where \( \delta =\raisebox{1ex}{$1$}\!\left/ \!\raisebox{1ex}{$k$}\right.\sum \limits_{v_j\in {e}_i}{\left\Vert {v}_i{v}_j\right\Vert}_2^2 \), k represents the value of k nearest neighbors for each vertex. d(v) represents the degree of vertex v and is expressed as follows:
And the degree of each hyperedge can be denoted as:
The unnormalized hypergraph Laplacian matrix [17] is defined as:
where E = HW(D_{e})^{−1}H^{T} and D_{v} is a diagonal matrix composed of d(v). W denotes a diagonal matrix composed of w(e). D_{e} used to represent the diagonal matrix composed of f(e).
Hypergraph regularization [12] can be defined to minimize the following optimization problem:
where s_{i} and s_{j} are lowdimensional representations of the original data points x_{i} and x_{j}.
The proposed method: robust hypergraph regularized nonnegative matrix factorization (RHNMF)
Traditional NMF is a good partbased representation algorithm [4]. However, its objective function is a form of square residual. Therefore, traditional NMF is susceptible to noise and outliers. Moreover, NMF ignores the lowdimensional manifold embedded in the highdimensional data.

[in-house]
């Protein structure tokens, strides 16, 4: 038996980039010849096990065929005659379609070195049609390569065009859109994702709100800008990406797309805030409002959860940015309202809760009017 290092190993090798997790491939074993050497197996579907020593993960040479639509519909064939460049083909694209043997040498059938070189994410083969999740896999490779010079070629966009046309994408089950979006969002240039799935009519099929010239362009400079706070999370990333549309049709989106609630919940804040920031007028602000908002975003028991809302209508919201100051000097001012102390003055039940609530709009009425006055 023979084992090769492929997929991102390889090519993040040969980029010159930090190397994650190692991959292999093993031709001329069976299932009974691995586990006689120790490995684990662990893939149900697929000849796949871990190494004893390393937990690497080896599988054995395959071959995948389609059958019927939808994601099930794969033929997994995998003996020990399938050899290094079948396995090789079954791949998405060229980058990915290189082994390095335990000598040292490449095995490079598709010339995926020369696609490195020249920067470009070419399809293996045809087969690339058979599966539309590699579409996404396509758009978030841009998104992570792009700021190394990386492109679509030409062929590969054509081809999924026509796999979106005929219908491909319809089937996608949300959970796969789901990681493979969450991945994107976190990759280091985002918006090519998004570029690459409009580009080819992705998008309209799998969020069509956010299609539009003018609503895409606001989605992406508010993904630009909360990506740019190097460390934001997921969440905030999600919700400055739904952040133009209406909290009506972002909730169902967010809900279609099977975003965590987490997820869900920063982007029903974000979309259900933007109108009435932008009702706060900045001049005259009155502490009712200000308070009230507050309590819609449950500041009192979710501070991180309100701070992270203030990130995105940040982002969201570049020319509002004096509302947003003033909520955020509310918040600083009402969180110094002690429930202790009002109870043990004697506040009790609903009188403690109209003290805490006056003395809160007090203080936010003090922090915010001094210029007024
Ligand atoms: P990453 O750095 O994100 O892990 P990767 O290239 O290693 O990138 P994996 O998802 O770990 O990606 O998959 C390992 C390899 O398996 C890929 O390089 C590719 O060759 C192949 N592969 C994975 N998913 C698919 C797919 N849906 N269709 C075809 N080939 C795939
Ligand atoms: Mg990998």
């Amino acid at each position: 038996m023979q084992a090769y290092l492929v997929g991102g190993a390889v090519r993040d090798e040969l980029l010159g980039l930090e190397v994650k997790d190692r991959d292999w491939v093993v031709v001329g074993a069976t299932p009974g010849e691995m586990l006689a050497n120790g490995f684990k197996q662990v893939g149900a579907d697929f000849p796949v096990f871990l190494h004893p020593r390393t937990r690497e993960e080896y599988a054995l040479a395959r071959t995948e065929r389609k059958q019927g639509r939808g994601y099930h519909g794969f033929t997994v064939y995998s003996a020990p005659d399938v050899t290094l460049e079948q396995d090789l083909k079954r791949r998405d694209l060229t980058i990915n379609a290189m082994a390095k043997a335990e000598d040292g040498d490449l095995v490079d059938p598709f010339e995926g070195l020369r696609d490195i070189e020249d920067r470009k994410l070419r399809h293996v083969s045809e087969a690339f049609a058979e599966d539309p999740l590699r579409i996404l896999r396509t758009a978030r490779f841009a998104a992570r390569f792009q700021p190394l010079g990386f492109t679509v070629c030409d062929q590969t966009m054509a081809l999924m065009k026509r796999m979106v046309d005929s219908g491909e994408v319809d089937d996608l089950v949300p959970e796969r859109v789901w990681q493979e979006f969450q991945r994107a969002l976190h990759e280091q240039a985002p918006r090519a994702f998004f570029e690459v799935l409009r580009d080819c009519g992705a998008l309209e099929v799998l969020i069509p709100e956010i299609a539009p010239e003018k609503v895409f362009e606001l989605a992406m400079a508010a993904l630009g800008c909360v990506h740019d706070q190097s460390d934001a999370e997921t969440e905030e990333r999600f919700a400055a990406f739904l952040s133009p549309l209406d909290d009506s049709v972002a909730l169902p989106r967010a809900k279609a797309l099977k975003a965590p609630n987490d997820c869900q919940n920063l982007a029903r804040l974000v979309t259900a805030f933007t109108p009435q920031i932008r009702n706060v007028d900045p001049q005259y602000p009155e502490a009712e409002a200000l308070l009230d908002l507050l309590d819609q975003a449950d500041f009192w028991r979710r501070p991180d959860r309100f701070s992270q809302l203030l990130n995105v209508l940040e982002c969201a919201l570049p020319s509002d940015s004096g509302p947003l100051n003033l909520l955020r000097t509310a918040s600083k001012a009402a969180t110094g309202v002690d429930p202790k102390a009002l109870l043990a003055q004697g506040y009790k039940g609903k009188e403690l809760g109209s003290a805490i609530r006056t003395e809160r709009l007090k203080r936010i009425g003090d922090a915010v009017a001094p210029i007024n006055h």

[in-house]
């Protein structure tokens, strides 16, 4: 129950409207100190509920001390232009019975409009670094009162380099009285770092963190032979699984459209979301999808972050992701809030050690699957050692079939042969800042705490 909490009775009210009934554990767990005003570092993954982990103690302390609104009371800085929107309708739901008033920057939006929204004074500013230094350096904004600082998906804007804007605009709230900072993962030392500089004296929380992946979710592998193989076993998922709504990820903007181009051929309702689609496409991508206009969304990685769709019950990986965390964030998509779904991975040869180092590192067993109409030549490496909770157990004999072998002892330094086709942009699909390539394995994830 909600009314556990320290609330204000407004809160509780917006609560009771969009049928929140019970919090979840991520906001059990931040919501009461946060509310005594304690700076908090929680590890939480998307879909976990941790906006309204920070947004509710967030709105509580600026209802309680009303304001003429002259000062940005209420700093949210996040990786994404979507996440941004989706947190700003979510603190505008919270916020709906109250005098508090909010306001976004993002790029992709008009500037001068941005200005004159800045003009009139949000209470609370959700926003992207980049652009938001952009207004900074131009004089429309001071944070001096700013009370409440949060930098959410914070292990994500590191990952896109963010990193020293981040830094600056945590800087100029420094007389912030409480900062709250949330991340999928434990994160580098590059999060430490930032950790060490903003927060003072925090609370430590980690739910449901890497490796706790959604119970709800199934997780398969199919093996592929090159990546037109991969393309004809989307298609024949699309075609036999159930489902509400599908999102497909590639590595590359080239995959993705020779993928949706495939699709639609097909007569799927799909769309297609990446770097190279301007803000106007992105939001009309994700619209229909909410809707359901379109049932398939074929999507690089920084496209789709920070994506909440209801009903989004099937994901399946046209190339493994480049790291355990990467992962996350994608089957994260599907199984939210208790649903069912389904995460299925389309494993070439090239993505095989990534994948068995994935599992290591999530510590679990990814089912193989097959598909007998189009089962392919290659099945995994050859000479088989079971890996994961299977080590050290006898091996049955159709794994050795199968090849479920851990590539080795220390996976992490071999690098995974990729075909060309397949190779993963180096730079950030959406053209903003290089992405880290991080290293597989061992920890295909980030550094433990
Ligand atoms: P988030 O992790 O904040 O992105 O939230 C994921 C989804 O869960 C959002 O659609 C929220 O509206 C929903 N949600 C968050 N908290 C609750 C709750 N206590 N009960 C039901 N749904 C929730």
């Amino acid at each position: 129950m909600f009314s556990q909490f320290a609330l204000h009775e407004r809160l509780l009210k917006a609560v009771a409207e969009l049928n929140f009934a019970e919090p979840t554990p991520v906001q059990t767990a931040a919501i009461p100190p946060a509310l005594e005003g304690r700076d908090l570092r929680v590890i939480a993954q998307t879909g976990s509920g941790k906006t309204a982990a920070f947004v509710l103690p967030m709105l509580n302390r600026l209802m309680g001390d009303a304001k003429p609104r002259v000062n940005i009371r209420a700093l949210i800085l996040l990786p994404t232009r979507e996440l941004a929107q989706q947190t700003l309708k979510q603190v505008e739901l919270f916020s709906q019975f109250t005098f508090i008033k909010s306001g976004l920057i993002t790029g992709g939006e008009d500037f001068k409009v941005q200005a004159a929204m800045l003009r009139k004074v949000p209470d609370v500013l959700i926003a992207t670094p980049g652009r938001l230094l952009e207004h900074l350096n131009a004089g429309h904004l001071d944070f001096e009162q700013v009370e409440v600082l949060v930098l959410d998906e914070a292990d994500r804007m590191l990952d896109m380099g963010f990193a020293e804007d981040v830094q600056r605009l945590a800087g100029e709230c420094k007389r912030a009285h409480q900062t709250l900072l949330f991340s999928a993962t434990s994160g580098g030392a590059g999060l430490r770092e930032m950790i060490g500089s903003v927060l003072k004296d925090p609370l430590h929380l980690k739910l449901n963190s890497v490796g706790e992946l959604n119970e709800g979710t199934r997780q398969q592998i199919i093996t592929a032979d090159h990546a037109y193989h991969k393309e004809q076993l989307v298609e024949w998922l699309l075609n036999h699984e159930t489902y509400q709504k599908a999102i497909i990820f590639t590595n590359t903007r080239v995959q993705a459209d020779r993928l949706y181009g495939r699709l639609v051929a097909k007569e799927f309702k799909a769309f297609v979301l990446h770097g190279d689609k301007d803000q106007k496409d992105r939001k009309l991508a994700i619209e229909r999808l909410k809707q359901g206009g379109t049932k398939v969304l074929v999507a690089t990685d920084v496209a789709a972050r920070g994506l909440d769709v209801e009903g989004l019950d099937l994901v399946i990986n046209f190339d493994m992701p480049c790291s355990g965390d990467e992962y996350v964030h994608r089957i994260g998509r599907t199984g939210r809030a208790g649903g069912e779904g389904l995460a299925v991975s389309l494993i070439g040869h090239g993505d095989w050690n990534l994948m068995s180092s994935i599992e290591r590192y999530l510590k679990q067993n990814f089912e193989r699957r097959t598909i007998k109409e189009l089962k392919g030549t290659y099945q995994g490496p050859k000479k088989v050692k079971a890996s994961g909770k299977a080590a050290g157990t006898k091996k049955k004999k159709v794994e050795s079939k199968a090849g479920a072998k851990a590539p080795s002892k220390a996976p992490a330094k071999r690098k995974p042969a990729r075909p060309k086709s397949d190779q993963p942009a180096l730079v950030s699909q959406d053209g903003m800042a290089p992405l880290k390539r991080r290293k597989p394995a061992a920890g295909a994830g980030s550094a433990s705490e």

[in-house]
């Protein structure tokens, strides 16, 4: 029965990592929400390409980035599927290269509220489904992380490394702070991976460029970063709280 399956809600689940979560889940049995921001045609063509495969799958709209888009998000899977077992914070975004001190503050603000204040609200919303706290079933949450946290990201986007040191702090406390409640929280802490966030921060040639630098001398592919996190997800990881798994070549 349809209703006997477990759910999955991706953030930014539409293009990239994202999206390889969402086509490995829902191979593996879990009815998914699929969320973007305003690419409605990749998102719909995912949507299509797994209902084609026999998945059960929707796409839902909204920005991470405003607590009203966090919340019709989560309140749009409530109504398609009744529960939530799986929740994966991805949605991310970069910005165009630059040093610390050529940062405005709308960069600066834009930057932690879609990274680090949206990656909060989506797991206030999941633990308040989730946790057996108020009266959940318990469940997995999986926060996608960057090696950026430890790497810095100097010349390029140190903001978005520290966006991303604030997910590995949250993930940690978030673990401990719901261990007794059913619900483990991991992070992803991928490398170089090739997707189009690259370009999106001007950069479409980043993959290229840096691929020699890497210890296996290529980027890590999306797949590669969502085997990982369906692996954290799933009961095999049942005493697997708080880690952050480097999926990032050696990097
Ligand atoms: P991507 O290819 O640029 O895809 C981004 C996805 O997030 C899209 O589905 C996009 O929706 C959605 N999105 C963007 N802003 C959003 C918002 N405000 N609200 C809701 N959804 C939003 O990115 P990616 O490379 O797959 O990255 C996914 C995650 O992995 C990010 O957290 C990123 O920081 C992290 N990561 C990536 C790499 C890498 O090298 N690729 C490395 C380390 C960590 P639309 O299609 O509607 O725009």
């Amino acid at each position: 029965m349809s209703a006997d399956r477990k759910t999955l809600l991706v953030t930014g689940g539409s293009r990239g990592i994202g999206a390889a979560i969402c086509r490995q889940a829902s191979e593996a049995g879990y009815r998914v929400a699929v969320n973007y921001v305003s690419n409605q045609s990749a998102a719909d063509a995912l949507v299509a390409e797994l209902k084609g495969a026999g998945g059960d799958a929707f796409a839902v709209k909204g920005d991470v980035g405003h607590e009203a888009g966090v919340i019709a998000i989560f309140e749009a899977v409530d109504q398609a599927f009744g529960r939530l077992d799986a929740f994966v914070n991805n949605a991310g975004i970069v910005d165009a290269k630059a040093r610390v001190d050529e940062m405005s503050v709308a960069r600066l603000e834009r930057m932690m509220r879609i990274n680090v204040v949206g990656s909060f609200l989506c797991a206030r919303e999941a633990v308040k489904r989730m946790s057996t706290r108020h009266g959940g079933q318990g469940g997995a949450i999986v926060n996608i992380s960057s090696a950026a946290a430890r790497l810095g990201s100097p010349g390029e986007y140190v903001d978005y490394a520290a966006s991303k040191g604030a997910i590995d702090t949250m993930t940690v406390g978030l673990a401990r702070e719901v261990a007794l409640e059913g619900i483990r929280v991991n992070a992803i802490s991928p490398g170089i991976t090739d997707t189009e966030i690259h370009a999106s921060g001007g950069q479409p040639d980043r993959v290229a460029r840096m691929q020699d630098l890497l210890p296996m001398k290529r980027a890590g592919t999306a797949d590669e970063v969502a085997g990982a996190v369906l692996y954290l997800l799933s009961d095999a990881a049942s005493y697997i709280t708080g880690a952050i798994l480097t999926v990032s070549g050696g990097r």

To overcome the above limitations, we present a new method called RHNMF. It considers the robustness of the algorithm and the highorder relationship between the data. In other words, RHNMF method is the integration of NMF, L_{2, 1}norm, and hypergraph. The objective function of RHNMF is defined as follows:
where Tr(⋅) represents the trace of the matrix and α ≥ 0 denotes the weighting parameter to balance two terms.
Solution of RHNMF
By using ‖B‖_{2, 1} = Tr(BDB^{T}), the objective function in Eq. (9) is expressed as follows: